PHutures – 100 Alumni Voices »

Vanessa Burrowes

“The skills that you learn throughout your entire PhD are never wasted, and you never know when they’re going to come in handy. And it’s never time wasted to invest brain-width in learning a different skill, a different analysis.”

Bloomberg School of Public Health

International Health, PhD 2019

Corporate Health Program Researcher at IBM

Vanessa‘s Podcast Episode

In this episode, we discuss Vanessa’s approach to defining her post-doctoral career path in international health, her experience working as a corporate health program researcher at IBM during the Covid-19 pandemic and beyond, and her advice for current Public Health PhD students preparing for their future careers.

Learn More About Vanessa‘s Story

Last year, I had the wonderful opportunity to meet my cousins and extended Vietnamese family on my mom’s side during the Tết New Year celebration in Los Angeles. By enjoying delicious food and participating in festival events and traditional ceremonies, I deepened my understanding of our familial journey to the US as refugees during the Vietnam War. Growing up, my mom had often told us of her challenges in chasing the elusive “American Dream” and how she took very specific steps to establish a life here. With my extended family now filling in details, I gained a more complete appreciation of the events and intentions behind these decisions. Though there is still a lot of healing to be done in the American Vietnamese community, both amongst refugees and the new generations establishing themselves in the US, it was a truly rewarding experience to begin having these conversations within my family.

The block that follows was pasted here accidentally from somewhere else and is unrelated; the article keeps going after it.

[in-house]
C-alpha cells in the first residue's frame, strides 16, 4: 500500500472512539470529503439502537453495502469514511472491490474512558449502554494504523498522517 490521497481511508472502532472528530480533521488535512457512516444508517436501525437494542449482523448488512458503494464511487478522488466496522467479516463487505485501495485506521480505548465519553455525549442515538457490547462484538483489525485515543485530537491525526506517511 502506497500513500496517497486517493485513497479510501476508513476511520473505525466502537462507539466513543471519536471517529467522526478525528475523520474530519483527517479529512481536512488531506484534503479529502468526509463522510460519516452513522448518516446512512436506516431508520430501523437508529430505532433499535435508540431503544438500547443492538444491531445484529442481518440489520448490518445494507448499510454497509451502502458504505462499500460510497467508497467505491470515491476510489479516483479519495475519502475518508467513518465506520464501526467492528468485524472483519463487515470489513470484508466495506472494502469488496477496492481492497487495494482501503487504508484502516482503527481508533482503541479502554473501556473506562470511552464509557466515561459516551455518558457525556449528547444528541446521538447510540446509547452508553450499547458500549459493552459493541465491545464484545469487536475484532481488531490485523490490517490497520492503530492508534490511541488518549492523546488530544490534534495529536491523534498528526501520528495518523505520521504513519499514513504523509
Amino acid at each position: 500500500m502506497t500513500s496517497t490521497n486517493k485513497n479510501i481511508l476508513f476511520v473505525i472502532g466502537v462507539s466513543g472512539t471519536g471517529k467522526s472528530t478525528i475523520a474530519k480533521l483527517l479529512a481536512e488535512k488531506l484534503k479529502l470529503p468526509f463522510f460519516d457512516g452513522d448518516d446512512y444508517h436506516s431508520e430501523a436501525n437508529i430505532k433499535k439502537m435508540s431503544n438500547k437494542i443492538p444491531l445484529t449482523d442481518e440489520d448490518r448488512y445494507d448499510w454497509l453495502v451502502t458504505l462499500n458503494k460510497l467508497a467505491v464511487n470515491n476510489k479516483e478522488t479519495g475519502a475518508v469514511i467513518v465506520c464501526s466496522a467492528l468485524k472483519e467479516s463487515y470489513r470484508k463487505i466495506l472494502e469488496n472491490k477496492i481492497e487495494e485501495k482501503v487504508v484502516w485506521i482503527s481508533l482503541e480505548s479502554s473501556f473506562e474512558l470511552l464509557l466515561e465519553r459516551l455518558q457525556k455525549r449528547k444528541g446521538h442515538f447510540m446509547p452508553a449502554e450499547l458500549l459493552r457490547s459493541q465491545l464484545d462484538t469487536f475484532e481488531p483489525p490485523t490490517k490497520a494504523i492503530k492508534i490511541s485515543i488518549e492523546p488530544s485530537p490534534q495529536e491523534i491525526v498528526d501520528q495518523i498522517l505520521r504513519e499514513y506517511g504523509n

As a bi-racial, first-generation American raised in Nebraska, my dad, originally from Northern Ireland, always emphasized the importance of being aware of international events and social movements beyond just those occurring within the United States. BBC and other global news channels were a constant presence in our house and helped to deepen my understanding of the interconnectedness of dynamics between countries. He also made sure I accompanied him on as many international trips as possible in my early childhood (photo showing me, my uncle, and my dad in Northern Ireland at age 4). When I accepted my first global health research position in Zambia, my dad simply replied, “Go for it!” himself having completed a solo trip across several continents in his early adulthood. It was this enthusiastic encouragement to learn about, listen to, and travel throughout the broader world that led me to my career in global health.